Rhiwbach and the Engine House chimney, seen on a stormy day, looking east from the Rhiwbach Tramway.
Slate quarries are often sited in awkward places. Rhiwbach is no exception; it is a remote site, spread over a wild corner of the moors between Cwm Penmachno and Blaenau Ffestiniog. As most folk know, the quarry was served by a fascinating tramway which carried the finished slates down to the Ffestiniog railway and on to Porthmadog. Since the area is well above even the elevated position of Blaenau Ffestiniog, several inclined planes were involved. However, rather perversely, Rhiwbach and its near neighbour, Blaen-y-Cwm quarry were both situated below the tramway as it ran over the moor. Thus, they required inclines to lift their slate uphill for transport, rather than the norm, which was for slate to be run downwards.
In the first days of the quarry at Rhiwbach, well before the tramway had even been considered, finished slate was sent by horse and cart down through Cwm Penmachno and then to Trefriw wharf for shipment. At least it was downhill all the way. However, wharfage charges and the sheer inconvenience of the distance to the River Conwy began to be an issue and so the quarry management began to look for a cheaper way to send the product to market.
In 1820, a new road was built up Cwm Teigl from the south and a cart load of slate was taken down to the quay on the Afon Dwyryd at Trwyn y Garnedd. It is one of those mysteries that will never be satisfactorily cleared up, but although the trip was shorter and easier and the wharfage charges less, the journey was not repeated by the quarry for ten years. Slate continued to be sent to Trefriw until 1830.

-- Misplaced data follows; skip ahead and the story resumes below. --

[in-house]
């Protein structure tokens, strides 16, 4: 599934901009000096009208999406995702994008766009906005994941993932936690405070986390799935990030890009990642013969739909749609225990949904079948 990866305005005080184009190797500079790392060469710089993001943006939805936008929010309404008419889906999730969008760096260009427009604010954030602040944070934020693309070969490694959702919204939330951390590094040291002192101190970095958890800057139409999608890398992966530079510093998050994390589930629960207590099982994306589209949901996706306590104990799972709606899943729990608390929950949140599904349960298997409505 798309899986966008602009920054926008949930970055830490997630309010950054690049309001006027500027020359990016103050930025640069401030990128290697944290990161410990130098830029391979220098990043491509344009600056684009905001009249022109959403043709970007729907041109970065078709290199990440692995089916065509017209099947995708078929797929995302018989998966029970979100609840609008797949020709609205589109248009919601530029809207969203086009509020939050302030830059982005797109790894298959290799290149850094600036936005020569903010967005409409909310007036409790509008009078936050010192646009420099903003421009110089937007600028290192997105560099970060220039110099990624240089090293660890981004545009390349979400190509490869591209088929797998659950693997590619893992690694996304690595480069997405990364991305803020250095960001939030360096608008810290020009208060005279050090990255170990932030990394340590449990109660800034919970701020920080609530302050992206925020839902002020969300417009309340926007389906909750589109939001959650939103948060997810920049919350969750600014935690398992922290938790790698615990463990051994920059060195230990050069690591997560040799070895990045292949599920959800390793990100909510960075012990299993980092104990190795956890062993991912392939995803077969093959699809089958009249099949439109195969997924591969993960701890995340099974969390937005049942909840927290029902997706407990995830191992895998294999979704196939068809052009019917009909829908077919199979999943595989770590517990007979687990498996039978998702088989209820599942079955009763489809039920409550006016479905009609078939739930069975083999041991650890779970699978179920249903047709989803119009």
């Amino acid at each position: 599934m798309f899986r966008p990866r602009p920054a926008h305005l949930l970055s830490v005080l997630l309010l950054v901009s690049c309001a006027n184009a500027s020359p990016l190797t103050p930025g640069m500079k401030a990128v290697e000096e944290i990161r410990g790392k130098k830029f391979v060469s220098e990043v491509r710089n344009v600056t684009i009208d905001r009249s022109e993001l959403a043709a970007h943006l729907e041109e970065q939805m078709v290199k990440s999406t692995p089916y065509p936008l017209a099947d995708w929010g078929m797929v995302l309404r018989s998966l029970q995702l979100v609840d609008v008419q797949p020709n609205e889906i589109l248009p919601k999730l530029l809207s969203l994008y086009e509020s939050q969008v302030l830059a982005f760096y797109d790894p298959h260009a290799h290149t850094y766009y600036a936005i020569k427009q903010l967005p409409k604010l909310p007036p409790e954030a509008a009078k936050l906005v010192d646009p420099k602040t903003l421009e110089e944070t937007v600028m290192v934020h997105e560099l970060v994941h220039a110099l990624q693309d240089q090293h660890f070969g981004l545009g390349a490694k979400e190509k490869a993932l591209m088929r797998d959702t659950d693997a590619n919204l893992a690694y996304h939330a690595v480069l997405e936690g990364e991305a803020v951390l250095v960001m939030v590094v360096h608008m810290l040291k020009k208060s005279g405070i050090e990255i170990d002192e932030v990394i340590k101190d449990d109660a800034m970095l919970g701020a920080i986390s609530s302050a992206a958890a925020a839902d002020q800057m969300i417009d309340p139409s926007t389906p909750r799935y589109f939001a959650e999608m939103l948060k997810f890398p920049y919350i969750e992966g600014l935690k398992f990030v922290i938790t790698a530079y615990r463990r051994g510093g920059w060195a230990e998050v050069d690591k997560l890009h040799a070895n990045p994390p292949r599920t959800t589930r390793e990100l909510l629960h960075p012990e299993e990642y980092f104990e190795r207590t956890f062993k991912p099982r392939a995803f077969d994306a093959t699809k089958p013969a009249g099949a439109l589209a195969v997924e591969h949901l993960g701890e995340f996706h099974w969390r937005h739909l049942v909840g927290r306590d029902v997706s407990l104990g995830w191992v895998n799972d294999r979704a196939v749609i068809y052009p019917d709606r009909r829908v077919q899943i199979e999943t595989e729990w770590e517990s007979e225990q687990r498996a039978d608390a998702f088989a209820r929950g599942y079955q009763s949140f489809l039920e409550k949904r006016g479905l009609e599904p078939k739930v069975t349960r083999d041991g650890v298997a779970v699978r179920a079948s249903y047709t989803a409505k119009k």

Eventually, in 1860 with the expansion of the quarry, Charles Spooner was asked to survey and design the tramway from Blaenau Ffestiniog to Rhiwbach. The contractor chosen was no less than Owen Gethin Jones, a celebrated local civil engineer, responsible for the railway bridge between Pont-y-Pant and Betws-y-Coed. Ironically, he was a slate mine owner himself, in a small way*.
Looking down on Rhiwbach from the top of the incline sheave pillar. A horizontal wheel would have been set atop the pillar in the bearing below the beam.
Today, the incline is an impressive feature, which rises up from the mill floor some 220 feet below, to the return sheave at the top. It is is 280 yards in length. At first, it was proposed to build it as a water-balance incline, but no doubt Gethin Jones pointed out that the lack of plentiful water in the vicinity would make anything relying on copious water supplies a non-starter. Instead, he took the unusual step of building an engine house at the foot of the incline, with a cable that would run to the top on sheave guides and then return down in between the rails, being kept taut by a ballast waggon at the end of the cable. It is a tribute to the builders that the incline and the engine house chimney still stand today, despite the wild nature of the weather up on the moor.
The Engine House Chimney and the incline from the mill level.
While this arrangement is unusual in the area, neighbouring Blaen-y-Cwm quarry also used a similar incline system with a sheave pillar that can still be seen beside the tramway. Back at Rhiwbach, Jones oversaw the building of the engine house and incline. It was powered by a large and powerful, 20" single cylinder horizontal engine of four foot stroke, from the Haigh Foundry in Wigan. It was equipped, we are told, with link motion and reversing gear. Two, later three, six foot diameter winding drums were fitted, one to work the tramway incline, the other to bring slate up from the "New Mill" incline at a lower level. More significantly, the newer drum worked the incline from the Cwm End quarry, the underground workings opened out to the North. Only one incline could be worked at a time.
The men, not surprisingly, dubbed the new machine "Injan Mawr" (Big Engine). Steam was supplied by two massive Cornish Boilers, 24 foot long and 5 feet six inches in diameter. All the machinery was hauled from the railway in Ffestiniog, up Cwm Teigl to the bwlch at Carreg-y-Fran. A journey that taxes empty slate trucks these days, let alone teams of horses pulling heavy machinery up a barely surfaced road. When the boilers were replaced in 1901 they came instead along the tramway and were designed to fit within the loading gauge at the rock cutting just south of the Cwt-y-Bugail quarry branch.